Problem isn't fake papers, it's our mindset

Greed for success, power and money is risky. [iStockphoto]

Growing up on the farm in Kaguria, Homa Bay County, my grandma Beldinah always warned me against overtaxing my imagination.

Nyar Oyuke told me never to assign goats the task of pulling an ox plough. Likewise, she cautioned me against hitching up chicken to a plough and expect them to prepare a garden for sowing.

Such counsels, however jocular, were meant to discourage folks from sparring with fantasy in the name of solving problems. Wrong methods and flawed models in crisis management are absurd.   

The fake academic papers saga comes to mind. Deputy President Rigathi Gachagua recently revived the debate at a wage bill forum in Nairobi, calling it a disgrace.

The truthful man ‘Riggy G’ told President William Ruto to his face: “Some of the academic cheats are sitting here with you… some of them are governors...” As he spoke, there were blank stares, fidgeting and drooped heads in the room.  

Mr Gachagua’s claim to have a long list of bigwigs with fake degrees further sent tongues wagging. Someday, the man from Mathira might reveal the list or go the Aden Duale way. In 2015, a feisty Duale promised to name Al Shabaab backers only to mellow when the oven became too hot.

Let’s agree the fake papers mess isn’t a new phenomenon. In 2022, aspirants’ credentials were a big issue.

One glitzy governor hopeful was at pains to prove when and where he graduated. That time, the Ethics and Anti-Corruption Commission (EACC) also promised to smoke out culprits.  

But the anti-graft agency cried out loud that even if it exposed damning information, not much was to be done to bar flagged aspirants. Some felons won seats. Others continue to serve despite being indicted. Now, we hear that some countries plan to blacklist Kenyan degrees.

According to the Kenya National Qualifications Authority, at least one out of three people employed in Kenya has a fake certificate. It’s a major blot on Kenya’s workforce. Our permeable system has allowed the trend to eat us up bit by bit to the core.

President Ruto, a competent leader who cherishes results, says those with forged credentials should quit and refund salaries. Yet apart from academic papers, the River Road mob has extended to land papers, death certificates, car logbooks, leases and even birth certificates and passports.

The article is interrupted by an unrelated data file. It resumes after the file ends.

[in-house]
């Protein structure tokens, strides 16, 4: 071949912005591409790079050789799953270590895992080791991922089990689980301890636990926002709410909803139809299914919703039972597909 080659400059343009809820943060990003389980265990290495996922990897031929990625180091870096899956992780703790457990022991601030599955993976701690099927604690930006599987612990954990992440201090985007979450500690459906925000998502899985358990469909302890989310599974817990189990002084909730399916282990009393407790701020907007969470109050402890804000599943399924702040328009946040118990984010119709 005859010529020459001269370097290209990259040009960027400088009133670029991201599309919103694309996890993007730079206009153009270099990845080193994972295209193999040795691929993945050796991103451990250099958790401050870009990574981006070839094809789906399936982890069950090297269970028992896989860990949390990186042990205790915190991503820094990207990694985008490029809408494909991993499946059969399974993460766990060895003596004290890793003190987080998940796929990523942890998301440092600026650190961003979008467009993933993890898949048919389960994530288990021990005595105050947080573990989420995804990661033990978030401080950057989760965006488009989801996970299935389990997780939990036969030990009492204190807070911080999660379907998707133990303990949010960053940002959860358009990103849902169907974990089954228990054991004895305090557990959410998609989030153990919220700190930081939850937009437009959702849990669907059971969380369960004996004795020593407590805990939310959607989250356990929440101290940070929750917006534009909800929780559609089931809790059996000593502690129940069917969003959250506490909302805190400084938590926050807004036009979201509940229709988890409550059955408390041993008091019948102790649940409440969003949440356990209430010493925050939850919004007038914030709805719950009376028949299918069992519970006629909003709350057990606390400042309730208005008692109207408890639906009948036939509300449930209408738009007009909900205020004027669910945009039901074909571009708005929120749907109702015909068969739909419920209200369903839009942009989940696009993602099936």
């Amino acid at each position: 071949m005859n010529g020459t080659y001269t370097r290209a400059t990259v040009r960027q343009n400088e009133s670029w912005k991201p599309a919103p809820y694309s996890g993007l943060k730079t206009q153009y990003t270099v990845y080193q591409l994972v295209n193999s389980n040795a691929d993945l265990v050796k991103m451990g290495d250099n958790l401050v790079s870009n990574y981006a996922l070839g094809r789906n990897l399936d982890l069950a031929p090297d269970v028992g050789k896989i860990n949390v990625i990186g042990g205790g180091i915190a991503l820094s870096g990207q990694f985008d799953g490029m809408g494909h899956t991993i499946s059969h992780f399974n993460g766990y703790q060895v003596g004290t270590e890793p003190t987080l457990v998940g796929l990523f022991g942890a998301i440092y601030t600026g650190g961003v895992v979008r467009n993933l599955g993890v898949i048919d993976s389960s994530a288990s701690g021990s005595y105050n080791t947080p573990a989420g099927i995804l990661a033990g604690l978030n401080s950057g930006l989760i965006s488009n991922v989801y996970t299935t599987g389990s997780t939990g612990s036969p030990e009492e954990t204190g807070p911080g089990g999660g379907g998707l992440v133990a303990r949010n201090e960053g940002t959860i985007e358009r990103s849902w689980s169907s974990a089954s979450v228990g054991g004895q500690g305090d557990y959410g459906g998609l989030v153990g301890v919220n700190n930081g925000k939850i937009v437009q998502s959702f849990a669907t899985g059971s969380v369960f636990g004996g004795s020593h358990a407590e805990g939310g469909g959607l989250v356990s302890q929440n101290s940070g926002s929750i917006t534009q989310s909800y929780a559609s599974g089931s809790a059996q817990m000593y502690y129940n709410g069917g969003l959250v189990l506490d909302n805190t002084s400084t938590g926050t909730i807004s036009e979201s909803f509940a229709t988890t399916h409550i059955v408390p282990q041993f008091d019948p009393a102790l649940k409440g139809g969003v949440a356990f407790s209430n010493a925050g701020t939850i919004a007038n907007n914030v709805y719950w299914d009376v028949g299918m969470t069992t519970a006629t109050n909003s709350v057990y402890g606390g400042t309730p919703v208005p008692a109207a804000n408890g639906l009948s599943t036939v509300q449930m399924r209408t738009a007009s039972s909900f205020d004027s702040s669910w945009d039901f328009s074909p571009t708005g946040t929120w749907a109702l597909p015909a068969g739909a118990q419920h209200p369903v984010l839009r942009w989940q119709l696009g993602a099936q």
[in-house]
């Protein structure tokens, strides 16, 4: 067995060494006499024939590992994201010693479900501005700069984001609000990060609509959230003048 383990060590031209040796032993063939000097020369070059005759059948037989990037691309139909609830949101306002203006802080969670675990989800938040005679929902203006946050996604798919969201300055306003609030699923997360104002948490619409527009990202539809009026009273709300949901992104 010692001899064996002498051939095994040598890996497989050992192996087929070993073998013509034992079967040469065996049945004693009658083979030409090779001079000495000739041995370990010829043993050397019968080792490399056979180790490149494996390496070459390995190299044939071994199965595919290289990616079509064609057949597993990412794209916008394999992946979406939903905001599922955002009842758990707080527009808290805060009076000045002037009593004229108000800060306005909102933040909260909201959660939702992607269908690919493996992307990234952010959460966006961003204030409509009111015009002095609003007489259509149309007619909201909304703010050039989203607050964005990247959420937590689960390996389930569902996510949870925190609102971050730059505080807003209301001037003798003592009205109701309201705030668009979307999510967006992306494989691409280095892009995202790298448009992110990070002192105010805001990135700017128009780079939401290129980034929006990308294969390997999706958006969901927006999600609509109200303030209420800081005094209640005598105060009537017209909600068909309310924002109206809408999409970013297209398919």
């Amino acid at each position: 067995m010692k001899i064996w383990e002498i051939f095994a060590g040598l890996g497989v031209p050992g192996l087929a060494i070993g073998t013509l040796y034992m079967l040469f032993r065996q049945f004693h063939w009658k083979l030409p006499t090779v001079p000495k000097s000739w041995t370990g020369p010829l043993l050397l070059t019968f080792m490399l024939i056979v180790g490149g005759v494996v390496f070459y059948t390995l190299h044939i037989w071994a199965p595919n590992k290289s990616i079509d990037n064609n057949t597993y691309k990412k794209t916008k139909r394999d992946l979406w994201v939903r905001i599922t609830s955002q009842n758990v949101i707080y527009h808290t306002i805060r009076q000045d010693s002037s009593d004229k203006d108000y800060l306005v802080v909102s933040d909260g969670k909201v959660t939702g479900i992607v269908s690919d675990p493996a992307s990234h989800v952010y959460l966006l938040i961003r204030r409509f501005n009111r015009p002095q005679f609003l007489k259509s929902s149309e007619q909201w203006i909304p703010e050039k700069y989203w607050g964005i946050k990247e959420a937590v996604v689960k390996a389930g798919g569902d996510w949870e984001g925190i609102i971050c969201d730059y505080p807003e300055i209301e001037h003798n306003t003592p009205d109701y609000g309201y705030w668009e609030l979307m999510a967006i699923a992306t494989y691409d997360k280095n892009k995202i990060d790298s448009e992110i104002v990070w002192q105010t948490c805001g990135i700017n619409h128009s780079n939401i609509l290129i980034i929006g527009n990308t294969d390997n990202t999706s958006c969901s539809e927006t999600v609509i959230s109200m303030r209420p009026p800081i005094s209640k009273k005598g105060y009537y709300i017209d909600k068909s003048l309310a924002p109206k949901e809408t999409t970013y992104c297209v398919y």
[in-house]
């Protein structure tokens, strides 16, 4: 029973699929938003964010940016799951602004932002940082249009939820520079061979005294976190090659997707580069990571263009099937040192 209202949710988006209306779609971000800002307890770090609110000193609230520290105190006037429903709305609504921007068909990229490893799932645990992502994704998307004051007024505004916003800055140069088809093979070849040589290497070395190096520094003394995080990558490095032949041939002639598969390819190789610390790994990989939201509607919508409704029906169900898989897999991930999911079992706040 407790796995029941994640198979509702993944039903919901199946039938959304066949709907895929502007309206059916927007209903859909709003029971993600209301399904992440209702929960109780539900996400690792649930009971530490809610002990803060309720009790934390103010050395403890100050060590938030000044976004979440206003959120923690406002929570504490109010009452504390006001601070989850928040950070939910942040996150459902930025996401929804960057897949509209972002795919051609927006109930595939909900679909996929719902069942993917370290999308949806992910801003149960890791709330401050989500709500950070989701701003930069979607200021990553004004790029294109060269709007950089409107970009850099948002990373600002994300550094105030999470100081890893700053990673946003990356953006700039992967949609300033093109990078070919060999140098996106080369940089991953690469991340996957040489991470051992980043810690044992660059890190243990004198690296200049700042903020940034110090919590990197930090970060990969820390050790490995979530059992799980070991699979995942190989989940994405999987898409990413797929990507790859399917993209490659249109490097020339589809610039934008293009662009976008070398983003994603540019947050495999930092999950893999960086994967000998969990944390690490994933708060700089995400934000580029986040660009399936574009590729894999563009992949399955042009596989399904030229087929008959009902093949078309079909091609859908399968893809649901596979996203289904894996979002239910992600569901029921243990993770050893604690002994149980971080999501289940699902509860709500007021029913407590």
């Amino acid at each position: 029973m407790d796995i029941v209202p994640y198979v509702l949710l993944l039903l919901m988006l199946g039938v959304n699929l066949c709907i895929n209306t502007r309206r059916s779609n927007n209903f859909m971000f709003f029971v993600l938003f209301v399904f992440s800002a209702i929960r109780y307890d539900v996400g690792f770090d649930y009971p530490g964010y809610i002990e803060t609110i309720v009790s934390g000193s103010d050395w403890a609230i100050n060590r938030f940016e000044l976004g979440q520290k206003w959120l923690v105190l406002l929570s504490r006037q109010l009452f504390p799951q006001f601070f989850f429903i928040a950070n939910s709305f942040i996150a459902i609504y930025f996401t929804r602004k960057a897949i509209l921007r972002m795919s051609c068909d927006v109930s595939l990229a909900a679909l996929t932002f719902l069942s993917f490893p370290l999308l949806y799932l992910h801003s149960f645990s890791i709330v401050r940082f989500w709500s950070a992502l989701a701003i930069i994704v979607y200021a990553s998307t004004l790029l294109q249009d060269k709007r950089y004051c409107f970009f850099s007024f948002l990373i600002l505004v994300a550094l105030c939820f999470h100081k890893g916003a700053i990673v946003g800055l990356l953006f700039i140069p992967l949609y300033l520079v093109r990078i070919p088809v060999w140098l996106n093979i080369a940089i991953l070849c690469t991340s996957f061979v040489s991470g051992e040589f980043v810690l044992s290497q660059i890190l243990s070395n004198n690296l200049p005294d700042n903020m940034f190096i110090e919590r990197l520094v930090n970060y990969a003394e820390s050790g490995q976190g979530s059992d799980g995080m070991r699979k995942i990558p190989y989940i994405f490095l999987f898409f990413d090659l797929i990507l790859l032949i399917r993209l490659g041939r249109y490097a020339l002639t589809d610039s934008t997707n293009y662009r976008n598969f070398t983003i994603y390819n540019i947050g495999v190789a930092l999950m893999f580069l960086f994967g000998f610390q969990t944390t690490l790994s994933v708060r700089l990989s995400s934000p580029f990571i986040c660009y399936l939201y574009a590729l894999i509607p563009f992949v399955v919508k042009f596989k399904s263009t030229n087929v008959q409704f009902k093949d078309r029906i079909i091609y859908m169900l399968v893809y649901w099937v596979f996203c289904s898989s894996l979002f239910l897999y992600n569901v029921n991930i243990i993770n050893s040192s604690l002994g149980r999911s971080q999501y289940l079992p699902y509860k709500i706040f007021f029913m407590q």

Who will bell the cat, and when? And in the political space, why do we make Chapter Six of the Constitution look like a box-ticking affair performed only to fulfil legal and bureaucratic requirements then grumble later?

Why would integrity vetting be done if the system routinely gives elements with dubious inclinations a through-pass into plum public jobs?

The idea of the National Forensic Laboratory brought hope as far as handling forensic fingerprint identification, document examination, ballistics, imaging and acoustics, evidence management and crime scene investigations are concerned. But behold, we are stuck in the muddle.

Academic charlatans are powerful people who’ve cut the ground from under our feet.

Making belated efforts to catch them is like shadow-boxing. It’s why the EACC, DPP, police, Judiciary, DCI and the Commission for University Education (CUE) and others who should restore integrity and dignity are in a surrender mode. Deviations from the law has brought fatal outcomes.

Moreover, graft, ‘wash wash’, tribalism, tenderpreneurship, tax evasion and other ‘capital’ sins that we’ve lived with make fake certificates a lesser evil.

The ‘bandit’ system glorifies ‘bad boys’ and perpetuates the mindset that you don’t need to go to school. All you must do is to ‘cut corners’ and ‘know people’ to succeed!

Attempting to correct the fake papers mess by way of mere verbal threats will end up in another Tower of Babel. It is just what it is! There’s only one solution. That’s to pray for attitudinal or mindset change among Kenyans. Greed for success, power and money is risky.

-The writer is a communications practitioner. X: @markoloo